How did you feel the first time you saw Darth Vader on the screen? Probably exactly how Lucas wanted you to feel. This guy is evil.
But Darth Vader didn’t start out that way. He started out as Anakin Skywalker, hero of the prequel trilogy. His fall from grace in science-fiction is not much different than our fall here in the real world.
In Star Wars, we see characters who affiliate with the dark side of the Force become corrupted over time. Like a gateway drug, committing small sins makes it easier to commit big ones. This is something that we’ve all probably seen. People who break bad can usually remember the first instance of bad behavior that started their slide down the slippery slope, but by the hundredth time the behavior has become so natural that they don’t even think about it. And they are on to behaving even more badly.
Conversely, you have probably met people with good habits who seem relatively unfazed by scenarios that might cause others to stumble. It’s hard to bribe a teetotaler with a fifth of Jack Daniels, but a drug addict might kill someone for just a few grams of heroin.
Small sins progress into big sins, and you usually don’t notice where they are taking you. As C. S. Lewis put it, “The safest road to hell is the gradual one—the gentle slope, soft underfoot, without sudden turnings, without milestones, without signposts.”
But why do we start down this gentle slope to begin with?
The apostle James—who was the pastor of the church in Jerusalem and was martyred for his faith in 62 AD—had some inspired insights about this. He wrote, “Each person is tempted when they are dragged away by their own evil desire and enticed. Then, after desire has conceived, it gives birth to sin; and sin, when it is full-grown, gives birth to death” (James 1:14-15).
Enticed means, “to catch by use of bait.” In other words, sin involves some level of deception. When we sin, we are deceived; we’re like an animal caught in a trap or a fish being dragged away by a hook.
This process of being enticed and dragged away into greater and greater sins could be summed up by Yoda’s warning, “Once you start down the dark path, forever will it dominate your destiny.” Darth Vader admitted as much when he tried to entice Luke with his famous line, “If you only knew the power of the dark side.”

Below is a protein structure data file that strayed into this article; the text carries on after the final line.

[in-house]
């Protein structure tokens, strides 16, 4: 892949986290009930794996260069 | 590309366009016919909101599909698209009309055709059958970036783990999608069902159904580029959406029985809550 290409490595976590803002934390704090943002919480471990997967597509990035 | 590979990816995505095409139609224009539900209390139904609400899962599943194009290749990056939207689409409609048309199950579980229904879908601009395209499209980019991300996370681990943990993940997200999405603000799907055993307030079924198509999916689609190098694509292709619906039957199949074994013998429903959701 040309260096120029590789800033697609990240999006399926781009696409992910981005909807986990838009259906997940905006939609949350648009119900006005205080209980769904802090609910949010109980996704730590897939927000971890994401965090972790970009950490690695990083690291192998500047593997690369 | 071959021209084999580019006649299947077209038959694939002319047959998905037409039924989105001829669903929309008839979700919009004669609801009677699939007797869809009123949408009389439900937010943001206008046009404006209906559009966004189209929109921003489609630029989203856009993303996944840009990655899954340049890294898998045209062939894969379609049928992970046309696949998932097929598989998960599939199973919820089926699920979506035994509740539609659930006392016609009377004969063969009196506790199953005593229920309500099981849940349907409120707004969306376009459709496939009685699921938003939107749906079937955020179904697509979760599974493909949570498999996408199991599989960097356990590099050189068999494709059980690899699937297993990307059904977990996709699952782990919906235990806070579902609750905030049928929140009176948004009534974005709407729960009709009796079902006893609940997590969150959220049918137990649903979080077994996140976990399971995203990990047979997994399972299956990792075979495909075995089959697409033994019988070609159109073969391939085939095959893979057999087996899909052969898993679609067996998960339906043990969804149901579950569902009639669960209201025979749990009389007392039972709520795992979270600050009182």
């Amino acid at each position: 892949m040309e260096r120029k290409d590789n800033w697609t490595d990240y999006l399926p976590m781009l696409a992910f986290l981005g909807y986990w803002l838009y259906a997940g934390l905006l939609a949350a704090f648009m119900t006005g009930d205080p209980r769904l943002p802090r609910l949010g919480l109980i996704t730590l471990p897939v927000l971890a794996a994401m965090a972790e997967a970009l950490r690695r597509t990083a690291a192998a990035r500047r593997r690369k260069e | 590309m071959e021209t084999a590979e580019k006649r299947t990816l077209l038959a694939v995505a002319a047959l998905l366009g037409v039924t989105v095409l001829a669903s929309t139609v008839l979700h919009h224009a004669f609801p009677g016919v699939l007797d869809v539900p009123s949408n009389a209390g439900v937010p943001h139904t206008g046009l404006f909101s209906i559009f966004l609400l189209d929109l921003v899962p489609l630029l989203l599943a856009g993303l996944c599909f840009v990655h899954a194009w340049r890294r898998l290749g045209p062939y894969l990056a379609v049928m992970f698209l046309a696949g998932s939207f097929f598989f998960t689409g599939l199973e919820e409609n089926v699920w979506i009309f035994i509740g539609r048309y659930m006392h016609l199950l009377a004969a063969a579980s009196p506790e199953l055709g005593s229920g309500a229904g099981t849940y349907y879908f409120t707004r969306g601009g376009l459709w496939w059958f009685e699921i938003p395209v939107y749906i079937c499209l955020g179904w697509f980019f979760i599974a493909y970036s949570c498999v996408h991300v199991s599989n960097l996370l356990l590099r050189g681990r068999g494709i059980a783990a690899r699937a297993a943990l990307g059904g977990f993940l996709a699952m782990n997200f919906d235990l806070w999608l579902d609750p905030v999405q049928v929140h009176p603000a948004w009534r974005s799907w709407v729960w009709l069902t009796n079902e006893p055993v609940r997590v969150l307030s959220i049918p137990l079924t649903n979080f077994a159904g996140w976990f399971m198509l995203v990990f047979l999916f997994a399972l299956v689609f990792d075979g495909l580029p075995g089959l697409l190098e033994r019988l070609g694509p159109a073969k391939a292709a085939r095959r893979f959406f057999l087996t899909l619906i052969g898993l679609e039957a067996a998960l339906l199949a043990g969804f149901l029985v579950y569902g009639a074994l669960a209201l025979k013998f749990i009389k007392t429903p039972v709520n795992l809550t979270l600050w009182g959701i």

In Star Wars, you can clearly tell who has been enticed and dragged away. A character’s moral fall is typically shown through physical deformities and injuries. Users of the dark side often have significantly altered facial features and eyes (Emperor Palpatine), or physical deformities like the loss of limbs and mechanical parts (Darth Vader), signifying their loss of humanity. Users of the light side are generally depicted as being whole and unscarred. As Lucas put it:
Darth Vader was a—a composite man. I mean, he was . . . half-machine, half-man. And that’s where he lost a lot of his humanity is that he—you know, he has mechanical legs. You know—and he has mechanical arms possibly and he’s hooked up to a breathing machine. So there’s not much, actually, human left in him.
In the real world, we also see physical effects of sin but not always so quickly. Sin brought sickness and death into the world, and it has also separated us from God. Only a divine Redeemer—someone who is sinless and can conquer death—can make the world new and bring us back into God’s family.
Taken from Hollywood Heroes: How Your Favorite Movies Reveal God by Frank Turek and Zach Turek. Copyright ©2022. Used by permission of NavPress. All rights reserved. Represented by Tyndale House Publishers, a Division of Tyndale House Ministries.
Frank and Zach Turek are coauthors of the new book Hollywood Heroes: How Your Favorite Movies Reveal God.
Frank Turek is an award-winning author or coauthor of several books, including I Don’t Have Enough Faith to Be an Atheist and his latest, Hollywood Heroes (releasing from NavPress in May 2022). He hosts a weekly TV program broadcast to 32 million homes and an apologetics podcast on over 180 stations. As founder and president of CrossExamined.org, Frank speaks over 100 times per year, often to youth and college students. He has debated several prominent atheists, including Christopher Hitchens and Michael Shermer.
Frank Zachary Turek has a master’s degree in philosophy from Southern Evangelical Seminary and is the coauthor of Hollywood Heroes with his father, Frank Turek.